Home » The Secret Behind The 2023 Mini Seaside Edition They Don’t Want You To Know

The Secret Behind The 2023 Mini Seaside Edition They Don’t Want You To Know

Mini Seaside Edition Topshot

We might be due for a new generation of Mini soon, but that doesn’t mean the current model’s done quite yet. Here’s the newly announced Mini Seaside Edition, which “Celebrates 30 years of individual style and maximum fresh-air driving fun.” In short, three decades of al fresco Minis. Lies! It’s all lies!

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Based on either the standard three-cylinder Cooper cabriolet or the quicker four-cylinder Cooper S variant, the Seaside Edition gets a whole bunch of badging that says 30 if you squint really hard, along with a choice of two colors. You can spec Nanuq White if you’re alright with something a little bit boring, or you can tick the box for Caribbean Aqua if you really want to play up the seaside part of things.

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In addition to badges and paint, you get heaps of equipment like sat-nav and leather upholstery, plus a rather neat set of bodyside stripes and some loud graphics on the front bumper to really drive home that this is a special edition Mini. Mind you, I’m not sure how pleasant that black leather will be during a day in the sun, but at least it should be easy to clean.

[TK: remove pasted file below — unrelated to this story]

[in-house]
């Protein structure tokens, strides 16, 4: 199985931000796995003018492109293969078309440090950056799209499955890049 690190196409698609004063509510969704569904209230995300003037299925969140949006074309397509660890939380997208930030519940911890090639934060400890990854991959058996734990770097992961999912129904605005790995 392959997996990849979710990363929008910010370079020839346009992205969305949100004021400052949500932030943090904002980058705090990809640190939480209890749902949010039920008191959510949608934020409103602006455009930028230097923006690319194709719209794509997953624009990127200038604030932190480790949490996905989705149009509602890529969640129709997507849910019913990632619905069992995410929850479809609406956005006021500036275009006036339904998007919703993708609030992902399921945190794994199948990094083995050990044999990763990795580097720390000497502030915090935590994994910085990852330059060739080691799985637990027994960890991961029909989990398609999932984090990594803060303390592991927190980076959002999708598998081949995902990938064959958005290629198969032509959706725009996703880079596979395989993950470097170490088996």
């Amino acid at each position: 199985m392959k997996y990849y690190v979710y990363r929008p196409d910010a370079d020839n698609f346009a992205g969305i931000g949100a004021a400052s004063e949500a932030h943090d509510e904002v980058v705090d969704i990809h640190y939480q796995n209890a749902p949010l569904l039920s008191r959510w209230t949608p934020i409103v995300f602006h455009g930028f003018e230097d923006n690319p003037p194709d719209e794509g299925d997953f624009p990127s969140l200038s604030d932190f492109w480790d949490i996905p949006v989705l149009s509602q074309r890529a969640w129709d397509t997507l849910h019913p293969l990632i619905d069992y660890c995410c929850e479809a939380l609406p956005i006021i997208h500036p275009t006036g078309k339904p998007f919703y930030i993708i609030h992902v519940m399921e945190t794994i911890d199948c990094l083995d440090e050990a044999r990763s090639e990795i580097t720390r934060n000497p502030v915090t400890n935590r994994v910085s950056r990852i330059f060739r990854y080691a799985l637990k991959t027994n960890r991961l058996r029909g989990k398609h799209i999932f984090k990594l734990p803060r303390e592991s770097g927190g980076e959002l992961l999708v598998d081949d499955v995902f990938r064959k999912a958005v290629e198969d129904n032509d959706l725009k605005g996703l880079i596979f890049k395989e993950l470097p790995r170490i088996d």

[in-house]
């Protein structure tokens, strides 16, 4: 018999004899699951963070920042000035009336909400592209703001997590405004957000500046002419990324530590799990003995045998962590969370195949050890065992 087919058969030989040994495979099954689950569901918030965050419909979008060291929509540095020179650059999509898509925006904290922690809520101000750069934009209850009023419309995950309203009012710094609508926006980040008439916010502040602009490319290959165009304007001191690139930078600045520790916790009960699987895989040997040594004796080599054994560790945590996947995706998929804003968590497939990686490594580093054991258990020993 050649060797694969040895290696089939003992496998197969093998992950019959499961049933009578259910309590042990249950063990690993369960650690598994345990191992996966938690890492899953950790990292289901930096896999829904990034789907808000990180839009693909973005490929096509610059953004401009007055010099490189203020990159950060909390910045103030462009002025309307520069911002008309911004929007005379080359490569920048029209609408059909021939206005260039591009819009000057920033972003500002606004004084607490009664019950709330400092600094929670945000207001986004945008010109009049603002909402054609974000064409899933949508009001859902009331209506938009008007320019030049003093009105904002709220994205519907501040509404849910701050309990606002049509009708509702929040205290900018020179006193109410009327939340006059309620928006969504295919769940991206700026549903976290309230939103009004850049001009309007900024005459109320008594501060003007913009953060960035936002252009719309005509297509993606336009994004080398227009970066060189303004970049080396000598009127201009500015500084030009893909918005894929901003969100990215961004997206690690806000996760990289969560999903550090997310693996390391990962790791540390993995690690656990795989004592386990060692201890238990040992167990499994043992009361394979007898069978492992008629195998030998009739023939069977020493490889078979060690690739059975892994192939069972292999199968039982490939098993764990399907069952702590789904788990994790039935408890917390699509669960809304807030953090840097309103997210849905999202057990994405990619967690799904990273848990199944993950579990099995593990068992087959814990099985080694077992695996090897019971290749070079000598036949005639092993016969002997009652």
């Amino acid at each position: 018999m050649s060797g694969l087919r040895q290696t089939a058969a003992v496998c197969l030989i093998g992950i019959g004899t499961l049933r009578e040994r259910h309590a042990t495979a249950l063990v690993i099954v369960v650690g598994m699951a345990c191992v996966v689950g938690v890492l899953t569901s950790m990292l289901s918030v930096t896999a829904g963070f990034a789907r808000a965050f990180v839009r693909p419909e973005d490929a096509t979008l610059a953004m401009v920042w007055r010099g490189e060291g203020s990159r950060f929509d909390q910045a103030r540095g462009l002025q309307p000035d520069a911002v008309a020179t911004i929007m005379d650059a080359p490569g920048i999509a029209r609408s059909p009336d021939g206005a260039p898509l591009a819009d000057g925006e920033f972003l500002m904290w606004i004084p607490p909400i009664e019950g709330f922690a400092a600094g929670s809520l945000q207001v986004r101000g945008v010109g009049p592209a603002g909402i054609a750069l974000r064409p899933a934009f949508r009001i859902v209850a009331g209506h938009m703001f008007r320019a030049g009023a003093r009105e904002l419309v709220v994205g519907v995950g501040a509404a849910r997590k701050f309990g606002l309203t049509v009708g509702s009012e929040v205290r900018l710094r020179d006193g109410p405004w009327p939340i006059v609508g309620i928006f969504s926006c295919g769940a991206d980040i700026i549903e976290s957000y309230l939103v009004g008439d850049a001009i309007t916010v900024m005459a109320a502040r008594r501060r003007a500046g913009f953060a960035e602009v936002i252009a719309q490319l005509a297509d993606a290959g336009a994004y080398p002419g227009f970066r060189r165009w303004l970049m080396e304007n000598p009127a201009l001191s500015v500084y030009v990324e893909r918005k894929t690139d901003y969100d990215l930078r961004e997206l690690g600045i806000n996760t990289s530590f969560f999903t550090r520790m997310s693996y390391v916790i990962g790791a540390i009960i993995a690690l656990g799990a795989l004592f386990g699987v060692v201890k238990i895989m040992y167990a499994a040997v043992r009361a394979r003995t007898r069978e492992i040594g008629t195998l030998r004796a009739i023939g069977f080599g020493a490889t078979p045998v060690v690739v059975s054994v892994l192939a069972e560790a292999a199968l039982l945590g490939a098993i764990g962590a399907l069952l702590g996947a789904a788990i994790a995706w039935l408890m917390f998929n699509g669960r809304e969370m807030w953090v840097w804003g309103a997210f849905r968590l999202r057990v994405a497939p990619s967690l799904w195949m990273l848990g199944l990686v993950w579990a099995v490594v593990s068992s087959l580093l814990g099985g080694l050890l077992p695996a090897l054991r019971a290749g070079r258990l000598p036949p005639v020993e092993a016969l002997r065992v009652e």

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It’s all well and good that Mini is rolling out a special cabriolet, but there’s just one tiny problem: the Mini Seaside Edition doesn’t actually mark 30 years of Mini cabriolets!

1991 Mini Cabriolet 3

To explain why, let’s go back almost 32 years to 1991, when Rover still had control of the Mini brand. With Alec Issigonis’ iconic little car enjoying a cultural renaissance of sorts, Rover wanted to cash in through special models, and a cabriolet seemed like one way to do it. There’s just one problem: slicing the top off of a car is expensive, and Rover just wanted to dip its toe into the pool to check the temperature. Cue Lamm Autohaus.

1991 Mini Cabriolet 1

As you can probably tell by the name, Lamm Autohaus was a German firm that had been chopping the tops off of Minis since the 1980s. Rover simply rang this specialist up, placed an order for 75 drop-top Minis, all with right-hand-drive and all in red with red roofs and special body kits. Those 75 cars were then shipped to just 12 Rover dealers in preparation for sale. At the time, the price tag was astronomical – £12,250 for a Mini. For context, a 1991 Mini Cooper initially retailed for a much more reasonable £6,595.

1991 Mini Cabriolet 4

Despite the high price tag, all 75 cars sold within a month, making the program successful enough to justify more drop-top Minis. Instead of contracting Lamm Autohaus for more conversions, Rover turned to Karmann and Tickford for help bringing production in-house, and revealed the car in October of 1992 with sales starting in 1993.

Will Mini amend the special badging on the 2023 Mini Seaside Edition to say 32 instead of 30? Absolutely not. They’re too afraid to admit the truth (or, maybe, I’m just being enormously pedantic and this doesn’t matter at all).

(Photo credits: Mini, sellers)


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13 Responses

  1. “The only new Mini I care about is the Mini BEV convertible concept”.

    Oh, yes, please please please. But make all the tech an option, as I want full adaptive cruise, ventilated seats (in beige, gray, etc — not black), and all the other goodies.

    Build it right, and I’ll stop buying Audi Cabrios (at least until they offer an e-tron softtop)